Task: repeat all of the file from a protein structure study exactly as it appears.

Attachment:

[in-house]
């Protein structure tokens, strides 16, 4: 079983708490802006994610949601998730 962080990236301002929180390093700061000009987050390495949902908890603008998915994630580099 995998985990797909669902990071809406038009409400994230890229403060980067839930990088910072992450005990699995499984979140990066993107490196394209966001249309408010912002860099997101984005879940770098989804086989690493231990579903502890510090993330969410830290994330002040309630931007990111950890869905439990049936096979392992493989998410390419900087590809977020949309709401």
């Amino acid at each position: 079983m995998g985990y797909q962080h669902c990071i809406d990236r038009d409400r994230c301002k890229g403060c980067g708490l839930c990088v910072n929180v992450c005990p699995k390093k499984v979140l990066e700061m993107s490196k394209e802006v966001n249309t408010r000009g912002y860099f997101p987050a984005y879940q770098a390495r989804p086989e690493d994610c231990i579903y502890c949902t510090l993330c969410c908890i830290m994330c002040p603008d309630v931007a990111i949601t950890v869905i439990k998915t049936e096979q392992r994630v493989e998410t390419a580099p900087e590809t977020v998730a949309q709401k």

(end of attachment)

[in-house]
């Protein structure tokens, strides 16, 4: 079983708490802006994610949601998730 962080990236301002929180390093700061000009987050390495949902908890603008998915994630580099 995998985990797909669902990071809406038009409400994230890229403060980067839930990088910072992450005990699995499984979140990066993107490196394209966001249309408010912002860099997101984005879940770098989804086989690493231990579903502890510090993330969410830290994330002040309630931007990111950890869905439990049936096979392992493989998410390419900087590809977020949309709401």
């Amino acid at each position: 079983m995998g985990y797909q962080h669902c990071i809406d990236r038009d409400r994230c301002k890229g403060c980067g708490l839930c990088v910072n929180v992450c005990p699995k390093k499984v979140l990066e700061m993107s490196k394209e802006v966001n249309t408010r000009g912002y860099f997101p987050a984005y879940q770098a390495r989804p086989e690493d994610c231990i579903y502890c949902t510090l993330c969410c908890i830290m994330c002040p603008d309630v931007a990111i949601t950890v869905i439990k998915t049936e096979q392992r994630v493989e998410t390419a580099p900087e590809t977020v998730a949309q709401k």